Who owns hongbao cash – parents or children? A Chinese court decides

Who owns the money in hongbao given to children?
Business Insider/Jessica Lin

All money should go to the intended recipient, according to a judicial ruling. But not everyone agrees

Chinese internet users have been arguing about whether red envelopes – filled with cash and given as gifts during the Lunar New Year – should go to children or their parents, after a court published its ruling on a related case.

The court in Jinan, eastern China’s Shandong province, published information about various cases from around the country on its official Weibo account on Sunday.

The most recent one involved a university student from southwestern China’s Yunnan province, who sued her parents in 2016 claiming that they had embezzled 58,000 yuan (US$9,200) from red envelopes given to her as gifts over the years.

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The woman, identified only as Juan, took the legal action after her mother and father, who are now divorced, refused to pay her university tuition fees. The court ruled in her favour and ordered her parents to pay her 1,500 yuan a month.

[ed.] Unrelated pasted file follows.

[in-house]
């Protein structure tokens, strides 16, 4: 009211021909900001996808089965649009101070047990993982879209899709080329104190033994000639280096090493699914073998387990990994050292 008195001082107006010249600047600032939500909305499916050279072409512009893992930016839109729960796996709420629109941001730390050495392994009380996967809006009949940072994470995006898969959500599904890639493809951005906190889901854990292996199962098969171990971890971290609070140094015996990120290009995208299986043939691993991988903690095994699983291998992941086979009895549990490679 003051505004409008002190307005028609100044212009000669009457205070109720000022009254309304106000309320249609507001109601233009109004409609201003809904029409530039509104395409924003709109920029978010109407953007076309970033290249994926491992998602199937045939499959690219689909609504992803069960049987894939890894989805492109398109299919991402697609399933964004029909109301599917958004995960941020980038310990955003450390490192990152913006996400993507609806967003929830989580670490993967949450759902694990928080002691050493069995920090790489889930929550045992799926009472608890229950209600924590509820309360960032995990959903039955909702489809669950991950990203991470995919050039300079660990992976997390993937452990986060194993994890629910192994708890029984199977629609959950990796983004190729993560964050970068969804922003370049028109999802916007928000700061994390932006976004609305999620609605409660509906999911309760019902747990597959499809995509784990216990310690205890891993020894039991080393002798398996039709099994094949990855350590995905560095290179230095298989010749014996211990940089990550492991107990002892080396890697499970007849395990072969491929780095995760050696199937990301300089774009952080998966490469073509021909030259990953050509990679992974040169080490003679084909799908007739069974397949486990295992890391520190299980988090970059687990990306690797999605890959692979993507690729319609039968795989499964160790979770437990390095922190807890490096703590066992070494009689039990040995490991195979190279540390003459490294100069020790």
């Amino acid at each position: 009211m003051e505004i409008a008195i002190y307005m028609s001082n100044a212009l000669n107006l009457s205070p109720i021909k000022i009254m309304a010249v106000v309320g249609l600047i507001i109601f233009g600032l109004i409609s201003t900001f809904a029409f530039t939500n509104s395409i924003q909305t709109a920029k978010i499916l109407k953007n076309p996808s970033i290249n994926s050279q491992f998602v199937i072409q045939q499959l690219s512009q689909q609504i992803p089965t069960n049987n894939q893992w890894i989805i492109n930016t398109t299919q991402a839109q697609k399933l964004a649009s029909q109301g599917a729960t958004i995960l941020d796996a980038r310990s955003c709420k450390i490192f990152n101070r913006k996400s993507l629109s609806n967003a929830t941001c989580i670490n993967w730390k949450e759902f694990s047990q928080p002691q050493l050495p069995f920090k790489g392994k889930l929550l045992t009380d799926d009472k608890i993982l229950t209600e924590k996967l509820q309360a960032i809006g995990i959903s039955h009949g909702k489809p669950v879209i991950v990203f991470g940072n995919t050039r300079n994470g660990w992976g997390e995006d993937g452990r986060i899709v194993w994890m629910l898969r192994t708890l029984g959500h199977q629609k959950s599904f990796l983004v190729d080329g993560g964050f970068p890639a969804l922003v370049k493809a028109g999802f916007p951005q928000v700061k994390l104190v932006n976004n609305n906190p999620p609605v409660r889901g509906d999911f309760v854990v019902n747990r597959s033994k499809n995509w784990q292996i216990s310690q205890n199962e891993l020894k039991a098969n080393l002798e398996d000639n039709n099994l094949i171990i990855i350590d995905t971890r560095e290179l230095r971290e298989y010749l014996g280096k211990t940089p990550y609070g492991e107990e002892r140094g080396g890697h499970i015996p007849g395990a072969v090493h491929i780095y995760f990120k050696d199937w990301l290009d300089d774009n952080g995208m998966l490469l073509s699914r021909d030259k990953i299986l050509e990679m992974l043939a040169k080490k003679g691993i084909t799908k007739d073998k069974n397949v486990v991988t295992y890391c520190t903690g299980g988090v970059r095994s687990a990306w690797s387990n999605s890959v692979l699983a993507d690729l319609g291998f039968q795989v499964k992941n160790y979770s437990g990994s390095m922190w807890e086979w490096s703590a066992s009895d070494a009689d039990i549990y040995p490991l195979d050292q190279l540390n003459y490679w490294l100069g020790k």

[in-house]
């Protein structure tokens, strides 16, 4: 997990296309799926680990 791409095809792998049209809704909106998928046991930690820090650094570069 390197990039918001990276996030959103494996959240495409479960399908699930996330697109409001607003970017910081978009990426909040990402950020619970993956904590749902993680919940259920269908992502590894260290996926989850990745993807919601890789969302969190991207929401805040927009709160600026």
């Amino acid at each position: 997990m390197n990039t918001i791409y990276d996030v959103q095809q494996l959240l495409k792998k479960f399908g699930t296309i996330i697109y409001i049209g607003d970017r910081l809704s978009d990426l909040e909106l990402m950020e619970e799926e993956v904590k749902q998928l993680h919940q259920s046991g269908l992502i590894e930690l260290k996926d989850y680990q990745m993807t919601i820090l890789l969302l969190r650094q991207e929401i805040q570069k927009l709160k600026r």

It is traditional in China for married people to give red packets containing “lucky money” to children and unmarried younger people during the Lunar New Year holiday.

However, it is also quite common for parents to hold onto the money on behalf of young children.

The Jinan court said in a separate post that “giving red envelopes is an act of giving, and the receiver of the act is the child. All of the rights related to red packets are transferred to the child”.

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People online have differing opinions on the subject.

“To be honest, people gave us red packets because our parents were also giving them out, so it’s fair,” a person said.

“Many parents think children are their own property, so of course they take the money as well,” another said.

Another comment, liked more than 300 times, said: “Try telling your mother that it is illegal for her to take your red packet money away. See whether she will scold you.”

SOUTH CHINA MORNING POST

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